New Short Film Competition Pays Tribute to Iconic Late Filmmaker John Singleton

New Short Film Competition Pays Tribute to Iconic Late Filmmaker John Singleton

L.A. City Council President Herb Wesson and Pan African Film Festival  Announce ‘John Singleton embRACE L.A. Short Film Competition’

LOS ANGELES, Calif. – Los Angeles City Council President Herb J. Wesson Jr. and the Pan African Film Festival (PAFF) today announced the launch of a citywide short film contest highlighting stories focused on the African American experience and told through the lens of its Black characters. Inspired by the legacy of the late Los Angeles-born legendary African American filmmaker, John Singleton, the ‘John Singleton embRACE L.A. Short Film Competition’ is the result of a partnership between the City of Los Angeles and the Pan African Film Festival under Wesson’s embRACE L.A. initiative and is designed to honor Singleton’s cinematic legacy while simultaneously celebrating his unapologetic approach to filmmaking. Filmmakers are invited to submit their live-action short narrative scripts beginning July 15, 2019.  Three winners will be awarded $20,000 each for the production and completion of a live-action narrative short film. Public screenings of the selected films will be offered in May 2020.

“embRACE L.A. is our initiative aimed at unifying Angelenos and empowering communities through conversations about race and racism and working to change these inequities,” said Wesson. “Through the medium of film, we are encouraging young filmmakers to be a part of this conversation, just as many of John Singleton’s films were a conversation about race in South L.A. We’re celebrating John and his legacy with the John Singleton embRACE L.A. Short Film Competition by giving emerging filmmakers the opportunity to be their generation’s John Singleton, giving them the resources to create short films that echo the cultural contributions of John. Just as embRACE L.A. strives to do, these short films will continue a dialogue about race in Los Angeles and work to confront and change these inequities–just as John’s films bridged the racial divide in this country during his career.”

Singleton died April 28 at the age of 51. He wrote and directed “Boyz n the Hood” in 1991receiving Oscar nominations for best director and best original screenplay for the film about life on the streets of South Los Angeles. He was the first Back director ever nominated for the best-director Oscar, as well as being the youngest-ever nominee in the category.

Singleton’s films also included “Poetic Justice,” “Higher Learning,” “2 Fast 2 Furious” and the 2000 remake of “Shaft.” He grew up in South Los Angeles, attended USC and produced the A&E documentary “L.A. Burning: The Riots 25 Years Later.” He also co-created the FX series “Snowfall,” about the 1980s crack cocaine epidemic in Los Angeles. Its third season is scheduled to begin later this year.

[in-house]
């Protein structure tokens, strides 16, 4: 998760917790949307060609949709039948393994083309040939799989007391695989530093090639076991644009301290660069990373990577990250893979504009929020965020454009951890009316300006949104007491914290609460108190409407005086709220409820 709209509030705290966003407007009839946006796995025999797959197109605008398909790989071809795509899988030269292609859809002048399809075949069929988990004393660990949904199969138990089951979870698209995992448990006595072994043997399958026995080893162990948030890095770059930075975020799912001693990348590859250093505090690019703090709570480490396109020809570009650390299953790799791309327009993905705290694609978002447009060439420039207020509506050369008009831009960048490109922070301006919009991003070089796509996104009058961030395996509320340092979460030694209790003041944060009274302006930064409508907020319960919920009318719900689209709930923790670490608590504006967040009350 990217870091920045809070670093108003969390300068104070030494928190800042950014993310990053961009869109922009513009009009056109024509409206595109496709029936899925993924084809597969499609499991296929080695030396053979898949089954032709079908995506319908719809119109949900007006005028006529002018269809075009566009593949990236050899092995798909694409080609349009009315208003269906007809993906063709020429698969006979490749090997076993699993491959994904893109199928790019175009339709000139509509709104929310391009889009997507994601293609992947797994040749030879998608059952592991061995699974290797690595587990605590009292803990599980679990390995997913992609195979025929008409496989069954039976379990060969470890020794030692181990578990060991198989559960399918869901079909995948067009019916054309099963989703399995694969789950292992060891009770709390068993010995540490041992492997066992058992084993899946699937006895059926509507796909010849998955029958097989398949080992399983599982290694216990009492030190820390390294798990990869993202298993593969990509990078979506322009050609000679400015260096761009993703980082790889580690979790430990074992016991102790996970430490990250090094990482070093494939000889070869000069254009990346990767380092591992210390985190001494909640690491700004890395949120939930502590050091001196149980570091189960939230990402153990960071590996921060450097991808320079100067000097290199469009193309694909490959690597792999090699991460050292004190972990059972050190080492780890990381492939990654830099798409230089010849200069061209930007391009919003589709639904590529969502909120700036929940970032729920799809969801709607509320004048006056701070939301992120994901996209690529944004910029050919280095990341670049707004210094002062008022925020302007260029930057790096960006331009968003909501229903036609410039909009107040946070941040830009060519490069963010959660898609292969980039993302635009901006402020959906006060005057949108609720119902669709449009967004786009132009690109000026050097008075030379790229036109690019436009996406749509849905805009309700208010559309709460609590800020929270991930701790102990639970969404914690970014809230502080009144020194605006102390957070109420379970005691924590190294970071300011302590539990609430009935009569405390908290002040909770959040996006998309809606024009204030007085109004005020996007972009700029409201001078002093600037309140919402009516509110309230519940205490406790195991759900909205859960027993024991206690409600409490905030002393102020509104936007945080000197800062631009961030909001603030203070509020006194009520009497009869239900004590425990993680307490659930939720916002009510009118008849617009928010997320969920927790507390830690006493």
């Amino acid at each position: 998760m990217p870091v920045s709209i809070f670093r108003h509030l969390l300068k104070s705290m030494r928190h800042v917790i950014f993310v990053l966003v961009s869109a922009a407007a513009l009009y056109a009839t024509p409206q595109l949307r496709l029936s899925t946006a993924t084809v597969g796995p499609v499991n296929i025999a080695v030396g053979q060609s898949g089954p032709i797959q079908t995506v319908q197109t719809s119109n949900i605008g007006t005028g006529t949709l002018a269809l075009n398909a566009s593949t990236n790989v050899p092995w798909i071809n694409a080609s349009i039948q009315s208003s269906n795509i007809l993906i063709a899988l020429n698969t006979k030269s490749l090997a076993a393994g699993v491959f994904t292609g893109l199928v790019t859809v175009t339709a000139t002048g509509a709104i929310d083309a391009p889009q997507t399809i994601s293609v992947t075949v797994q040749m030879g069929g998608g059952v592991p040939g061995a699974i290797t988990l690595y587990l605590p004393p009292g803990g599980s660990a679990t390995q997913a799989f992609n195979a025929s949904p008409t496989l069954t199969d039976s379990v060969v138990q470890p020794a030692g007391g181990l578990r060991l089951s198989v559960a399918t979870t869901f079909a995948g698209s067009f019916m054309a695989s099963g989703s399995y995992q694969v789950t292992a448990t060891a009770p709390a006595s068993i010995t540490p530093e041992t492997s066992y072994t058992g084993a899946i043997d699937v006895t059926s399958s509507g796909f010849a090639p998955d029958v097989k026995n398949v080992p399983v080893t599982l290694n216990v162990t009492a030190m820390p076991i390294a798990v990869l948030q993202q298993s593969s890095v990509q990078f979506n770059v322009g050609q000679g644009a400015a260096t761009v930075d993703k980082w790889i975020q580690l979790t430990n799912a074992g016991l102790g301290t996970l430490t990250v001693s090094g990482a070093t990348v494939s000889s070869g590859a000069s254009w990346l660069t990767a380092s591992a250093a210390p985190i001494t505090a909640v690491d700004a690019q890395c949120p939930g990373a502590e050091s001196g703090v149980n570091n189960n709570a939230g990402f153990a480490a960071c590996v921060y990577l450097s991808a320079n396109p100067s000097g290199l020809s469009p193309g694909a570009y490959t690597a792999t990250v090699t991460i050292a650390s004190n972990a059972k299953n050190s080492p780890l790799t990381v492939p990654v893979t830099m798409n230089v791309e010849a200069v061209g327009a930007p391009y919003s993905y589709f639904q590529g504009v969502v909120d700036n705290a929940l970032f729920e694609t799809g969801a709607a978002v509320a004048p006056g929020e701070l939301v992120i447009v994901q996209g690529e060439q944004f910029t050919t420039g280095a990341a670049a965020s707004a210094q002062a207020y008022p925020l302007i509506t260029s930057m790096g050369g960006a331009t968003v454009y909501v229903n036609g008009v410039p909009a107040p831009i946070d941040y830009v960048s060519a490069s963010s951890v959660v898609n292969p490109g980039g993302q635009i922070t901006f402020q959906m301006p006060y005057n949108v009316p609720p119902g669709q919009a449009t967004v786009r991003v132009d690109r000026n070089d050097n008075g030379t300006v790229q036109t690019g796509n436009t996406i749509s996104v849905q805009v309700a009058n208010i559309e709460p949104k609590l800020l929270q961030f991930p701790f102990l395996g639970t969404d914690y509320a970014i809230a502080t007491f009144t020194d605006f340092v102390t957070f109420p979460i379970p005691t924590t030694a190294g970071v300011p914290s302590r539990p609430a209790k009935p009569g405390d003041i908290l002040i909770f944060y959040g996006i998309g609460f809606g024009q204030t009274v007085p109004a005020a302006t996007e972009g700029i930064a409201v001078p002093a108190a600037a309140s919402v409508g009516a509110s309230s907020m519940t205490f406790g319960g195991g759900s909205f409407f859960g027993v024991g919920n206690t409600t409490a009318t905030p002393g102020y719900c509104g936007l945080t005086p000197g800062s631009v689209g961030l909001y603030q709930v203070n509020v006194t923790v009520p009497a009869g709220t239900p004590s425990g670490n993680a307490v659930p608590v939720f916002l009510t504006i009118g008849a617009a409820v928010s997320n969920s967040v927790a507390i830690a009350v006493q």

John Singleton’s films are known for centering on Black characters with humanizing stories about the often-routine circumstances and individuals in society that were mostly ignored or exploited beyond the point of recognition. The goal of the competition is to encourage and ignite Black filmmakers who desire to continue that commitment in their creative approach by providing them with the financial resources to write, direct, and produce an original and innovative film that echoes the cultural contributions of John Singleton.

“John Singleton, an extraordinary filmmaker, in so many ways ushered in a new era of Black cinema,” added PAFF Executive Director Ayuko Babu. “John embraced his community and culture to create lasting characters, images and stories that have become indelible in cinematic and indeed world culture. A giant tree has fallen. Knowing he can never be replaced, hopefully this initiative will help to foster a new generation of filmmakers/storytellers who will follow in John’s huge footsteps.”

The contest offers filmmakers an unparalleled opportunity to have their work produced and presented by one of the most prestigious Black film festivals in the world. The competition launches July 15 and the deadline to submit is September 15, 2019. Application information can be found at

The home of Hollywood, the City of Los Angeles hosts the world’s largest film industry. Based in Los Angeles, the Pan African Film Festival (PAFF), an Oscar-qualifying festival for live-action and animated short films, is one of the world’s largest and most prestigious Black film festivals and has long been recognized by the Industry as a launching-pad for some of the best writers and directors telling the stories informed from the Black experience.

“The opportunity to honor the cinematic legacy of John Singleton with this initiative is humbling and I’m thrilled to assist with extending resources that are designed to highlight his unapologetic commitment to Black stories, Black characters, and the specific uniqueness of the Black experience,” said the competition’s Program Director, Sharifa Johka. “I applaud the City of Los Angeles and hope this opportunity will contribute to John’s lasting impact by encouraging and affirming Black filmmakers to draw from the specificity of being Black to tell universal stories.”

embRACE L.A. is an initiative aimed at unifying Angelenos and empowering communities through a citywide conversation about race and racism challenging and changing inequities. Launched by Los Angeles City Council President Herb Wesson and Councilmember Mitch O’Farrell the initiative seeks to foster understanding, healing and growth throughout L.A.

embRACE L.A.’s multidimensional approach focuses on changing narratives, building relationships and advancing public policy solutions. Through a wide-variety of programs and strategies, the initiative is an unprecedented partnership between government, organizations and residents.